The interim leaders of the U.S. Marshals Service and the Bureau of Alcohol, Tobacco, Firearms and Explosives (ATF) will stay in their posts through the end of the Obama administration next year, the Justice Department said Monday.
Neither U.S. Marshals Service Acting Director David Harlow nor interim ATF head Thomas Brandon will be submitted by the White House for Senate confirmation to lead their respective agencies, the Justice Department indicated, potentially frustrating lawmakers seeking to exercise their role as overseers of the executive branch.
Harlow, who became acting director of the U.S. Marshals in July, will have his title officially expire on Feb. 20. From that point through the end of President Obama’s time in office, he will continue to lead the agency as its deputy director.
Brandon, meanwhile, took the helm of the ATF in April, after serving as deputy director since 2011. His role as acting director expired in October, but the White House has no plans to nominate a replacement, the Justice Department said, leaving him as the top-ranking agency official.
The administration's decision not to submit either of their names for Senate confirmation appears to be recognition of the tough political winds facing leaders of the two law enforcement agencies, especially as scrutiny ramps up in the months ahead of next year's presidential election.
Both Harlow and Brandon have decades of experience within their agencies, and have slowly risen through the ranks.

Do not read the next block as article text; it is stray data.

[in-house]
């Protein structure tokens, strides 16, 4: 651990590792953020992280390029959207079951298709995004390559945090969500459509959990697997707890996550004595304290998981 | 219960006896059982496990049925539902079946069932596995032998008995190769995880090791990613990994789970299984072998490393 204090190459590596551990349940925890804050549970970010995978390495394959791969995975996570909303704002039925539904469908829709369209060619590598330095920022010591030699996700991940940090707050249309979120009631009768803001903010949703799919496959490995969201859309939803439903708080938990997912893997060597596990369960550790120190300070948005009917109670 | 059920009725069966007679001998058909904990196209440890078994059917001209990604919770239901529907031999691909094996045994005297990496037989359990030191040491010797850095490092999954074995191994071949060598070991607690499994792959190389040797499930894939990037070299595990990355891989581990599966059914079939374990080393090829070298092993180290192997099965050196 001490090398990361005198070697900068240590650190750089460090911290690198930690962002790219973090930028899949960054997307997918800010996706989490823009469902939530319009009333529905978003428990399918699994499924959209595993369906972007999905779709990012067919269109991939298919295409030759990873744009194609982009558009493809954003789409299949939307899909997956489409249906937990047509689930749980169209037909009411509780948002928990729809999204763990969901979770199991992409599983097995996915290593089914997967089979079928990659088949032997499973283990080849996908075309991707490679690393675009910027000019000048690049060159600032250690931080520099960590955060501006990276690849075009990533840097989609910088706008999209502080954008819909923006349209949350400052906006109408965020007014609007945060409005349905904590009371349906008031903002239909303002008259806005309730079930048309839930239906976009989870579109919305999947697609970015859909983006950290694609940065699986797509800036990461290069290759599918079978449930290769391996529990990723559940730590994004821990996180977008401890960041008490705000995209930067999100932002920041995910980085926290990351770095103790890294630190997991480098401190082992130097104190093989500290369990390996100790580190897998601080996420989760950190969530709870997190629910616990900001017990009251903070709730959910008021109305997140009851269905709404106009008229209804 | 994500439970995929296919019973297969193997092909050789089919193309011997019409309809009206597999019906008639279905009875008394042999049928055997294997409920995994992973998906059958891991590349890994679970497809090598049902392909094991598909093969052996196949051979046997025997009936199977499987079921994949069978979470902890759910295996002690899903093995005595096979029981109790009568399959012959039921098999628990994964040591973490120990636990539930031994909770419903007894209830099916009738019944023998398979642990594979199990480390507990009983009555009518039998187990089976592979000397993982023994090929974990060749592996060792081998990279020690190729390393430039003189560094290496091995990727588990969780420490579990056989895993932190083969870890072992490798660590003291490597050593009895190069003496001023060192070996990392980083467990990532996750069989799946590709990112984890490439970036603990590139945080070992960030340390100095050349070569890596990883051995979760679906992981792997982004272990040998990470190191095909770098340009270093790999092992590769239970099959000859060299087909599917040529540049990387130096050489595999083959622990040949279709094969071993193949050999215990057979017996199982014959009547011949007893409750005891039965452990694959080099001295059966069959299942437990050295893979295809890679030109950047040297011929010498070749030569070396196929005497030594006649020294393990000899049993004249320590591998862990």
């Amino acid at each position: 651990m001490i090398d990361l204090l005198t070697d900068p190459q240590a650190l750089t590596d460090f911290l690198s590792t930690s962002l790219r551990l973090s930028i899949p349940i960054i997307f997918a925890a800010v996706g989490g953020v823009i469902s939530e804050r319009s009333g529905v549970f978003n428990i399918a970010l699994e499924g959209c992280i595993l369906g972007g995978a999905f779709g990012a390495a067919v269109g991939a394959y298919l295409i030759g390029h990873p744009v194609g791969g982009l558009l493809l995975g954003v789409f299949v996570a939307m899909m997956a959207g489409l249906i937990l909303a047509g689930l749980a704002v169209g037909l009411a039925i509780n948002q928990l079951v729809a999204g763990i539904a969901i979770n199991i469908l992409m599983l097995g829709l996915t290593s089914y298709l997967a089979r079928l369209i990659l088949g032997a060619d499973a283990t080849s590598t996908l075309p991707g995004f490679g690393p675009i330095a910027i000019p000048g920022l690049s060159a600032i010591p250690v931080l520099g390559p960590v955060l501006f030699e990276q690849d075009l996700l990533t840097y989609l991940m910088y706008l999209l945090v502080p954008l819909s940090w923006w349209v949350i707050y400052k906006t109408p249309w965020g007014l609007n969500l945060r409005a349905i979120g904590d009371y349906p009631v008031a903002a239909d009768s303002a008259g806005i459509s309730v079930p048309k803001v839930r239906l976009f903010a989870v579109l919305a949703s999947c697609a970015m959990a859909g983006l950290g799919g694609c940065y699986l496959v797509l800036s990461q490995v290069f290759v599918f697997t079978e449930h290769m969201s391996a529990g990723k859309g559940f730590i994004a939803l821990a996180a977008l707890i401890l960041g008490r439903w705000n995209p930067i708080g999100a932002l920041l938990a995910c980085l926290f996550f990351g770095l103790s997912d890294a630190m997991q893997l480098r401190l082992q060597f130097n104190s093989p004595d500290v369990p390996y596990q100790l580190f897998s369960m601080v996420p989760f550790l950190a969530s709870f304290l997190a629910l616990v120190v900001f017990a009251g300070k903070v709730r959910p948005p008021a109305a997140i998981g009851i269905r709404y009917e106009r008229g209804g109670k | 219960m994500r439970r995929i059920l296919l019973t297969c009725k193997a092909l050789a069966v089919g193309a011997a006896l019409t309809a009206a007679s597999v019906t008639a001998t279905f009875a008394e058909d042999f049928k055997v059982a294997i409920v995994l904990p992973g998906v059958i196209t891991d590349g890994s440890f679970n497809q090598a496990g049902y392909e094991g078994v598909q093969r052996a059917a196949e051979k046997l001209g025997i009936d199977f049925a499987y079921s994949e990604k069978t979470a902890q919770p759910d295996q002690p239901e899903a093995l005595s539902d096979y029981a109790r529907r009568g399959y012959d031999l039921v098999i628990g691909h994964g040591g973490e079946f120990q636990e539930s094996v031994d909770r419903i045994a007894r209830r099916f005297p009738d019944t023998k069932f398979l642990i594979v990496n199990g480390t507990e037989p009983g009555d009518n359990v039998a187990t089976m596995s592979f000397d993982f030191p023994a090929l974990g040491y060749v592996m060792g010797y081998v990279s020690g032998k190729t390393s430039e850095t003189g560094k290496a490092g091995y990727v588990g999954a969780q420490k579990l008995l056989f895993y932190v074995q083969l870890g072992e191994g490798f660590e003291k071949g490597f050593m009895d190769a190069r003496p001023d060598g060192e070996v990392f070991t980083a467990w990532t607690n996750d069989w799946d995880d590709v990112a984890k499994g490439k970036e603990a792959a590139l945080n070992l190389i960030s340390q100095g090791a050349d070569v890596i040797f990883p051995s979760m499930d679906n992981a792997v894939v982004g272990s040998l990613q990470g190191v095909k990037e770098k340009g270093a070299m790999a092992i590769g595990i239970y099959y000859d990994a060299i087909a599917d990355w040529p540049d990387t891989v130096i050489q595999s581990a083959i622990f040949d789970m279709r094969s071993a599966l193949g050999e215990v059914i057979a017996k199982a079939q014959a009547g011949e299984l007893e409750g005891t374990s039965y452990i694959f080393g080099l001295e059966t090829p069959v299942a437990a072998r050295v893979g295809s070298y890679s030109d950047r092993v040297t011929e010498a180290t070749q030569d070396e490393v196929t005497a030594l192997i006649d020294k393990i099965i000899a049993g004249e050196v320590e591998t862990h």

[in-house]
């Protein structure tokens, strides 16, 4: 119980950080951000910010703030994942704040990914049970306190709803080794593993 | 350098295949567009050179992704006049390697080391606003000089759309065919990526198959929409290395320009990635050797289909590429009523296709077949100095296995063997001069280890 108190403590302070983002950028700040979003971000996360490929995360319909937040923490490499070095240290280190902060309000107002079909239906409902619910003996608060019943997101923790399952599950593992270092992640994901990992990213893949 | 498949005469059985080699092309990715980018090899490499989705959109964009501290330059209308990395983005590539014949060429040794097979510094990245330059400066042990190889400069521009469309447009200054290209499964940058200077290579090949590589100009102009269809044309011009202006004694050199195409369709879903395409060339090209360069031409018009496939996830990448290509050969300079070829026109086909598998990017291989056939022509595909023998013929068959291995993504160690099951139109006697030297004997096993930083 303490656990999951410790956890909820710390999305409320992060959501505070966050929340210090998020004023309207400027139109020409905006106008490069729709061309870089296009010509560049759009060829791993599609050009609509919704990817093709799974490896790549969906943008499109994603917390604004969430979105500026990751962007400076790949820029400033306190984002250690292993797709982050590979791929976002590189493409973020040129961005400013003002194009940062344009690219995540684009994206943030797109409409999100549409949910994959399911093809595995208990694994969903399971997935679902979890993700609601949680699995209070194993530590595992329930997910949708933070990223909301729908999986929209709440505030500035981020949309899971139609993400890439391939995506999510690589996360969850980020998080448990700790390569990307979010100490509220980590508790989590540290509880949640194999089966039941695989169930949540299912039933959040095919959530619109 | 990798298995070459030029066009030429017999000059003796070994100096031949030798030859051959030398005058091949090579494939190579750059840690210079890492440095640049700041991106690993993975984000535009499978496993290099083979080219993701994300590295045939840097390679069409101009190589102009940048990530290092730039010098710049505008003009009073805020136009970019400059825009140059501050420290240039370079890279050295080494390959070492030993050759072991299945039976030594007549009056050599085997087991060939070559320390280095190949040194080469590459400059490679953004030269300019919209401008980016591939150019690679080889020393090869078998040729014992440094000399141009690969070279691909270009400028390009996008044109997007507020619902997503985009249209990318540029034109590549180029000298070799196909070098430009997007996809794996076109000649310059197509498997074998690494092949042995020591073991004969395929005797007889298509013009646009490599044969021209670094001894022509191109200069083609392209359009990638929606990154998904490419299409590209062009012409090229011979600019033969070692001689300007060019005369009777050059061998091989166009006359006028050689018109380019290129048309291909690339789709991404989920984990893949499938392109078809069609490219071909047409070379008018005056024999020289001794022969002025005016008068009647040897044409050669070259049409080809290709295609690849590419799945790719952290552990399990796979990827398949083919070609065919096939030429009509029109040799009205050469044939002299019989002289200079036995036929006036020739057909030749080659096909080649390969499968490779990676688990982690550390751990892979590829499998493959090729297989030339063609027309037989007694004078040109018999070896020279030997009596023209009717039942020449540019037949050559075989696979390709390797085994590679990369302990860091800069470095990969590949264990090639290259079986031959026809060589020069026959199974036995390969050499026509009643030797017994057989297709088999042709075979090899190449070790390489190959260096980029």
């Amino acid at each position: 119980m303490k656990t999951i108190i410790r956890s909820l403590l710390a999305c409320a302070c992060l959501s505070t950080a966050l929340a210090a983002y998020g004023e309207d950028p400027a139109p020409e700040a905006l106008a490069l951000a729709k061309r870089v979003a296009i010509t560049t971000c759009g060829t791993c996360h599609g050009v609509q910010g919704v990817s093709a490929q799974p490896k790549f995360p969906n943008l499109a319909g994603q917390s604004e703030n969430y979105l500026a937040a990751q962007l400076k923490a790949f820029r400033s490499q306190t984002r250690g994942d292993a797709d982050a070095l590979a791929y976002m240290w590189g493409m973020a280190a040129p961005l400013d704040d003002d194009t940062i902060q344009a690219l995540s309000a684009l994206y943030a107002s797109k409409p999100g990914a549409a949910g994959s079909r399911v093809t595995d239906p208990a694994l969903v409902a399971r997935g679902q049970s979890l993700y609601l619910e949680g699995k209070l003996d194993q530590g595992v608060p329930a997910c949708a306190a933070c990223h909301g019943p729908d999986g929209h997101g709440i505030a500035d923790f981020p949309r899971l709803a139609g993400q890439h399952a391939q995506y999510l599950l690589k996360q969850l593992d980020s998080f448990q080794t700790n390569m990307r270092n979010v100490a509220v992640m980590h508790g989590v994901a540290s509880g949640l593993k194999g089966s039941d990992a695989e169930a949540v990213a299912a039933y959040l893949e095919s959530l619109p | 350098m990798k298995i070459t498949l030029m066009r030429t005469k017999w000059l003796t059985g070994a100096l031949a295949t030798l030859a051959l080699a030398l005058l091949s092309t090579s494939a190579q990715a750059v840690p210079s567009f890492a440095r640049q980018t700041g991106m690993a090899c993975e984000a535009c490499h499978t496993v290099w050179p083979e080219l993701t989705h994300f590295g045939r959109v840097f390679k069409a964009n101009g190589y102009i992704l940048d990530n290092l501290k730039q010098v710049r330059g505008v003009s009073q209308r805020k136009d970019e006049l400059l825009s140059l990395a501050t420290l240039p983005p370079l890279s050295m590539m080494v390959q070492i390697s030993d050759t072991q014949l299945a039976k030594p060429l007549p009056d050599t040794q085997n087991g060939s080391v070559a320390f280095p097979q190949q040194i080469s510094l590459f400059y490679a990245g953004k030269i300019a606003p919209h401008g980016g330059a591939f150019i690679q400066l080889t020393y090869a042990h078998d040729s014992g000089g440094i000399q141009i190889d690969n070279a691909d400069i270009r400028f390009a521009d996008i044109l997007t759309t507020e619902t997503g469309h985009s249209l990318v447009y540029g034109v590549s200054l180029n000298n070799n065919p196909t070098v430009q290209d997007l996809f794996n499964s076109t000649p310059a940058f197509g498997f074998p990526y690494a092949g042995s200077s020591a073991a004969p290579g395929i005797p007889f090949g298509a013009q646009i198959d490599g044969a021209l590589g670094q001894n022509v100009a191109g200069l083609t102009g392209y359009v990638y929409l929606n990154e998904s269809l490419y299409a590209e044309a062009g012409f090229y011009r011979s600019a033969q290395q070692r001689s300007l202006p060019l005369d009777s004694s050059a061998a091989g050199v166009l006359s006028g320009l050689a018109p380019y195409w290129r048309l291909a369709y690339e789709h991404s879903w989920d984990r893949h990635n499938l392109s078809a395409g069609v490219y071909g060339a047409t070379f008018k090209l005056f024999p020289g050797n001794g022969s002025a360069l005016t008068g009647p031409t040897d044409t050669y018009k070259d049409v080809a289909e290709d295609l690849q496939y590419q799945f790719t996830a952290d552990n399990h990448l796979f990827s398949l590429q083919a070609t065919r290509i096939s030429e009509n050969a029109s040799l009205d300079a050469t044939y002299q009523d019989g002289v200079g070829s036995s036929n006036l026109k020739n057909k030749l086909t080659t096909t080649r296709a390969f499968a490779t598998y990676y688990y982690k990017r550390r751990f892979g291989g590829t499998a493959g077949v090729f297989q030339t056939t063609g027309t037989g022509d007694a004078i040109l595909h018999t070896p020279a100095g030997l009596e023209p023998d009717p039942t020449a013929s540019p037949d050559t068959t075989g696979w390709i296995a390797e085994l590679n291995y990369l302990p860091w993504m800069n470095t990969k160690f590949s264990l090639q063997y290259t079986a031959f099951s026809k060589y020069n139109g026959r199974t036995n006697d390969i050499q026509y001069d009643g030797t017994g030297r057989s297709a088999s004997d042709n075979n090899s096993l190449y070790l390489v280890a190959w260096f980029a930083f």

Together, they “have demonstrated themselves to be outstanding public servants and extraordinary partners in the work of building a stronger, safer nation,” Attorney General Loretta Lynch said in a statement announcing the decision not to seek Senate-confirmed replacements.
Both men began leading their respective agencies earlier this year, following separate controversies that helped push their predecessors out of office.
Former U.S. Marshals Service Director Stacia Hylton announced her resignation in June, following heightened scrutiny over her agency’s use of secret cellphone-tracking technology and suspected misconduct in hiring and use of funds.
Senate Judiciary Committee Chairman Chuck Grassley (R-Iowa) had launched an investigation into the agency’s possible abuse, which has continued after Hylton’s decision to step down.
At the ATF, former Director B. Todd Jones was the agency’s first ever leader to receive Senate confirmation.
However, he stepped down in March, following criticism about the ATF’s proposal to ban certain types of armor-piecing bullets used in some assault rifles. The ATF dropped that plan shortly before Jones announced his resignation.